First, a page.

An alternate embodiment of the use of the weights 26 is shown in reference to FIG. 3. Two juxtaposed weights 26 are supported by the same weight support bracket 27 and are independently guided by a set of the pins 38. This latter embodiment illustrates that more than a single weight 26 can be associated with each of the shelves 12. In the latter embodiment, each of the stacks of the circuit boards 24 is associated with its respective weight 26, inasmuch as two weights 26 are mounted side by side, one over each end of each respective shelf 12. Thus when only one end of any of the shelves 12 is loaded with the circuit boards 24, the one weight 26 which is located directly above the loaded boards 24 will come to rest evenly thereon once the circuit boards 24 are raised against the weight 26.
The weights 26 are applied to the boards automatically after all of the circuit boards are loaded onto the shelves 12, and the lift truck 32 (see FIG. 1) raises the rack 10 from its normal rest position on the floor as shown in FIG. 4 to move the rack into the treating chamber 22 as shown in FIG. 5. In the treating chamber 22, pedestals 51 are located in spaced positions on a chamber floor 52. The horizontal spacing of the pedestals 51 corresponds to the horizontal spacing of the four uprights 16 of the outer frame 18. When the rack 10 is properly positioned in the treating chamber 22, the uprights 16 rest and become blocked in the raised position on the pedestals 51 while the inner uprights 28 rest on the chamber floor 52.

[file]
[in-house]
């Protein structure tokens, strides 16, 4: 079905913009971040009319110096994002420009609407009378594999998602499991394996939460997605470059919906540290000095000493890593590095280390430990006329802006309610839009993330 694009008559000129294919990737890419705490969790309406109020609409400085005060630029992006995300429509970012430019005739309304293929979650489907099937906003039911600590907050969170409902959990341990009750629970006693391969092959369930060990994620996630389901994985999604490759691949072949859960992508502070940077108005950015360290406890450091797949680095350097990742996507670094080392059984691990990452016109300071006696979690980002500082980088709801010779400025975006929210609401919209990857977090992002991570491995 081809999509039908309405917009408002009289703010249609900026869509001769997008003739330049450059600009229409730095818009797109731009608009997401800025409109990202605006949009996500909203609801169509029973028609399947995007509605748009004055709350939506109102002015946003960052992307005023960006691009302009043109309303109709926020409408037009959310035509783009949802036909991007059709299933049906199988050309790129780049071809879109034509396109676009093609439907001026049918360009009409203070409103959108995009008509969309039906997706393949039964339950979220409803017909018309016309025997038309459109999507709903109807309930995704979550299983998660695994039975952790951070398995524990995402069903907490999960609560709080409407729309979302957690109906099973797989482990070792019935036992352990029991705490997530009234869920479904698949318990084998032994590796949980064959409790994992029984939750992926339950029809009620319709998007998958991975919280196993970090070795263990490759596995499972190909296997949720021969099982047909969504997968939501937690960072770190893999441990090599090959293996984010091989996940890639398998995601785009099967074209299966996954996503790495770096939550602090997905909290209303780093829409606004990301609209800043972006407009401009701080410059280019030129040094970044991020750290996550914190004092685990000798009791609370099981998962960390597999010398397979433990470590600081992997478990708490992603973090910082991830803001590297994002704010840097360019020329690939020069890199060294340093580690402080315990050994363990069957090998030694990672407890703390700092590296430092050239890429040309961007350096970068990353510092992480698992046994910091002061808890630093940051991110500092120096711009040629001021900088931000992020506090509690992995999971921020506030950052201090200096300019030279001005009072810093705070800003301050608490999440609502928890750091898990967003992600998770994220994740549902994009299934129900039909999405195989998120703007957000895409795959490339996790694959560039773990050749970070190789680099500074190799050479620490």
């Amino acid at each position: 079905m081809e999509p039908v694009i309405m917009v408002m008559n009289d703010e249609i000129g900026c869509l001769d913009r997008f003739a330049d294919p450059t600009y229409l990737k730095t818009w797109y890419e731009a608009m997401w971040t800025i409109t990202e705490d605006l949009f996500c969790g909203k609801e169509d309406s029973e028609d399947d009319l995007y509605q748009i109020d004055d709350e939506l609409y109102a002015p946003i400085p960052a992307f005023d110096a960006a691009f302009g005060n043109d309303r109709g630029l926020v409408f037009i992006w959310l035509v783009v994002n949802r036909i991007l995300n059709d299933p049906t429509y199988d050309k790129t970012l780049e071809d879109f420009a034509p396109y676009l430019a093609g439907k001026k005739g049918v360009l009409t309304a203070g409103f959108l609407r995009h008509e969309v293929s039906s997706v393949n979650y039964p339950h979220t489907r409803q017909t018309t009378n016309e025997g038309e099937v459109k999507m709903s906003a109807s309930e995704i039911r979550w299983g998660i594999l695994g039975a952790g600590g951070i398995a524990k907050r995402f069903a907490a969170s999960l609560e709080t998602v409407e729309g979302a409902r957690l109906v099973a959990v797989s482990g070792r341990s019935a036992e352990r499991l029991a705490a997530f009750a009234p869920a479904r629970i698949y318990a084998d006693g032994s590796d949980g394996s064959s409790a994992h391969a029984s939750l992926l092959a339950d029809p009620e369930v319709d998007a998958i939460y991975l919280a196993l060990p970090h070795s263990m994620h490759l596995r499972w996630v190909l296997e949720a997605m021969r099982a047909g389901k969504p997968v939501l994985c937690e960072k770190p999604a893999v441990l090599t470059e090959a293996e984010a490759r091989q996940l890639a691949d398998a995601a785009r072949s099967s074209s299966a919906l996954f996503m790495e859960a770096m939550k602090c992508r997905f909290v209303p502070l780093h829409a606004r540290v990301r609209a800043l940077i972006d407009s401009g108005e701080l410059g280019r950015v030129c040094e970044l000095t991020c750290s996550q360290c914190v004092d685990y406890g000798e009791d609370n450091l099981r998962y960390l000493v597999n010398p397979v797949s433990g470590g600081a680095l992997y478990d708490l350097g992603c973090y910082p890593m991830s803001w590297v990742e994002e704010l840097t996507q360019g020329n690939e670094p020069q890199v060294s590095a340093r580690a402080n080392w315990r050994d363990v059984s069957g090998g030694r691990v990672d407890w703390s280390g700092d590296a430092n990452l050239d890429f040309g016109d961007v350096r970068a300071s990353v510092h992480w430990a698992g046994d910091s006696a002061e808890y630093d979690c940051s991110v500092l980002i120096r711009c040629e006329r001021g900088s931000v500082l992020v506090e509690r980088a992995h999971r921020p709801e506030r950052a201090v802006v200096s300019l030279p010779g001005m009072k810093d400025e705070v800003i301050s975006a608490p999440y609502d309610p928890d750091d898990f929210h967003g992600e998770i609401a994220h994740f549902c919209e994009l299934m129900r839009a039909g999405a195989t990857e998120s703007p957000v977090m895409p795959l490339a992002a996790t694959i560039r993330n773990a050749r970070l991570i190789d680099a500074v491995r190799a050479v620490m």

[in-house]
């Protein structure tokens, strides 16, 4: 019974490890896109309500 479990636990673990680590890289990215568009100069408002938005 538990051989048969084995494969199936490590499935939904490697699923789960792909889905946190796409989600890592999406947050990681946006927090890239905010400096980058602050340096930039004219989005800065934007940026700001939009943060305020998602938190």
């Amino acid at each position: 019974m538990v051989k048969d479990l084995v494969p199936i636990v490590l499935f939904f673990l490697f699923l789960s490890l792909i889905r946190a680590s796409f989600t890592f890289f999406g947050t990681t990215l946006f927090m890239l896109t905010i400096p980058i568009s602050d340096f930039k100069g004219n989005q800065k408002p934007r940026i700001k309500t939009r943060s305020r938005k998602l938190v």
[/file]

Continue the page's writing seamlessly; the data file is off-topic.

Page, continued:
Thus, when the raised rack 10 is lowered after the rack is wheeled into the chamber 22, the outer uprights 16 come to rest on the pedestals 51. The height of the pedestals 51 is determined to be substantially as high so as to retain the relative vertical positions between the outer frame 18 and the inner support frame 29, and to allow the inner uprights 28 to contact and rest on the floor 52 when the outer frame 18 comes to rest on the pedestals 51.
Outside of the treating chamber, when the rack 10 is lowered to the floor 42 as shown in FIG. 4, the circuit boards 24 are automatically separated from the weights 26 and the weights are returned to their normal, supported positions on the weight support brackets 27. The weights 26 are at no time handled by an operator. The treating process of the circuit boards 24, consequently, no longer involves a deliberate application of a weight 26 to a stack of circuit boards 24 after the boards have been loaded onto a support of a prior art rack or a deliberate removal of the weights 26 from such stacks after the completion of the treating process.
An automatic removal of the weights after the completion of the treating process in the described preferred example is particularly advantageous, since the treating process is a thermal process and the weights 26 are not only heavy considering the strength of a typical operator, but they are also hot. The described structure and handling methods of the circuit boards 24 are consequently seen to advantageously limit hazards to which an operator is exposed.